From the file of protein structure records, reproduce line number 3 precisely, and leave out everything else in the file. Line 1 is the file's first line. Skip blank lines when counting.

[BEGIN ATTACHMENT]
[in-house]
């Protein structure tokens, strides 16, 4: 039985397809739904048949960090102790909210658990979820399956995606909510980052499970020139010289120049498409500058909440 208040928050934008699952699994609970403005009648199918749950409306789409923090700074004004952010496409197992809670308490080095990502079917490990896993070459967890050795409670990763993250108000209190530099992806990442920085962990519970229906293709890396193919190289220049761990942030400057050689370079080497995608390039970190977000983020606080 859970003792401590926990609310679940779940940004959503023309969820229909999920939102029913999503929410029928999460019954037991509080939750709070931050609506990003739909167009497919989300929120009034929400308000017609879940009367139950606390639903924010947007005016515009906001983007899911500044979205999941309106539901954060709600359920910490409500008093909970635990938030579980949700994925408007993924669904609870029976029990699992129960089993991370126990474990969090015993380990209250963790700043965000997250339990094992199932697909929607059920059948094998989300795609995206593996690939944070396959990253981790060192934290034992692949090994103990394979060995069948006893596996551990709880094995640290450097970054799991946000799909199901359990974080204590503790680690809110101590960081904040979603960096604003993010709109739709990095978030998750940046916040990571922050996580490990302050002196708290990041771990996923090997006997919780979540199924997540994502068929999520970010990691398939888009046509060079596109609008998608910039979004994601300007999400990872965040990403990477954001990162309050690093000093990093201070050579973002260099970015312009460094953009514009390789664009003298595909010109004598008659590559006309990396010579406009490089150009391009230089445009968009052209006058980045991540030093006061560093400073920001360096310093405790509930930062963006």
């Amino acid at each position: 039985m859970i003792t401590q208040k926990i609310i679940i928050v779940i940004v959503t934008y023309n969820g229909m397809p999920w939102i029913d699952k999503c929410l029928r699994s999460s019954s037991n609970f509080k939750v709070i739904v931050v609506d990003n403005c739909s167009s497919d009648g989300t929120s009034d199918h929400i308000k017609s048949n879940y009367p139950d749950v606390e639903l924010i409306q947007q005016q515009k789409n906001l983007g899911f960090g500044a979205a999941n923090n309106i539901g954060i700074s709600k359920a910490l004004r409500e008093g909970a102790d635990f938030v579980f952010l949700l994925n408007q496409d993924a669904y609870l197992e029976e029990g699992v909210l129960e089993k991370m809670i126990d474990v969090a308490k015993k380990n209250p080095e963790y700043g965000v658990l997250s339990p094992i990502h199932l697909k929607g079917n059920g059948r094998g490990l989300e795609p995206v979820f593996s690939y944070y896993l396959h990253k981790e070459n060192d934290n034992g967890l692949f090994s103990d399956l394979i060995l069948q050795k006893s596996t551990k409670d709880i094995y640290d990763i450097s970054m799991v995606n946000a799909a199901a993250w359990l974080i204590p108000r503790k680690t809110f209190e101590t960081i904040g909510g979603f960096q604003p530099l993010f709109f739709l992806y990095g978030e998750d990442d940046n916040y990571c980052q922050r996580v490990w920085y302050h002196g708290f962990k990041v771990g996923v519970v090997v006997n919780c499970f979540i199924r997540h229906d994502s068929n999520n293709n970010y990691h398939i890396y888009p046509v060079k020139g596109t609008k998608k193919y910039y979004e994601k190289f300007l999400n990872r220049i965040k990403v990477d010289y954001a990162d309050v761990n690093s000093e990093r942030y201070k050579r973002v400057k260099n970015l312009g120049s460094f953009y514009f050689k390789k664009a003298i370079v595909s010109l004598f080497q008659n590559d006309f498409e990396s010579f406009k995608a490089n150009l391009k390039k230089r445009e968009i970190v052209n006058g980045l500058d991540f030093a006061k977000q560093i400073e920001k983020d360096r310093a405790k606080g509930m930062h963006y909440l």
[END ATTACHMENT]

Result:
């Amino acid at each position: 039985m859970i003792t401590q208040k926990i609310i679940i928050v779940i940004v959503t934008y023309n969820g229909m397809p999920w939102i029913d699952k999503c929410l029928r699994s999460s019954s037991n609970f509080k939750v709070i739904v931050v609506d990003n403005c739909s167009s497919d009648g989300t929120s009034d199918h929400i308000k017609s048949n879940y009367p139950d749950v606390e639903l924010i409306q947007q005016q515009k789409n906001l983007g899911f960090g500044a979205a999941n923090n309106i539901g954060i700074s709600k359920a910490l004004r409500e008093g909970a102790d635990f938030v579980f952010l949700l994925n408007q496409d993924a669904y609870l197992e029976e029990g699992v909210l129960e089993k991370m809670i126990d474990v969090a308490k015993k380990n209250p080095e963790y700043g965000v658990l997250s339990p094992i990502h199932l697909k929607g079917n059920g059948r094998g490990l989300e795609p995206v979820f593996s690939y944070y896993l396959h990253k981790e070459n060192d934290n034992g967890l692949f090994s103990d399956l394979i060995l069948q050795k006893s596996t551990k409670d709880i094995y640290d990763i450097s970054m799991v995606n946000a799909a199901a993250w359990l974080i204590p108000r503790k680690t809110f209190e101590t960081i904040g909510g979603f960096q604003p530099l993010f709109f739709l992806y990095g978030e998750d990442d940046n916040y990571c980052q922050r996580v490990w920085y302050h002196g708290f962990k990041v771990g996923v519970v090997v006997n919780c499970f979540i199924r997540h229906d994502s068929n999520n293709n970010y990691h398939i890396y888009p046509v060079k020139g596109t609008k998608k193919y910039y979004e994601k190289f300007l999400n990872r220049i965040k990403v990477d010289y954001a990162d309050v761990n690093s000093e990093r942030y201070k050579r973002v400057k260099n970015l312009g120049s460094f953009y514009f050689k390789k664009a003298i370079v595909s010109l004598f080497q008659n590559d006309f498409e990396s010579f406009k995608a490089n150009l391009k390039k230089r445009e968009i970190v052209n006058g980045l500058d991540f030093a006061k977000q560093i400073e920001k983020d360096r310093a405790k606080g509930m930062h963006y909440l």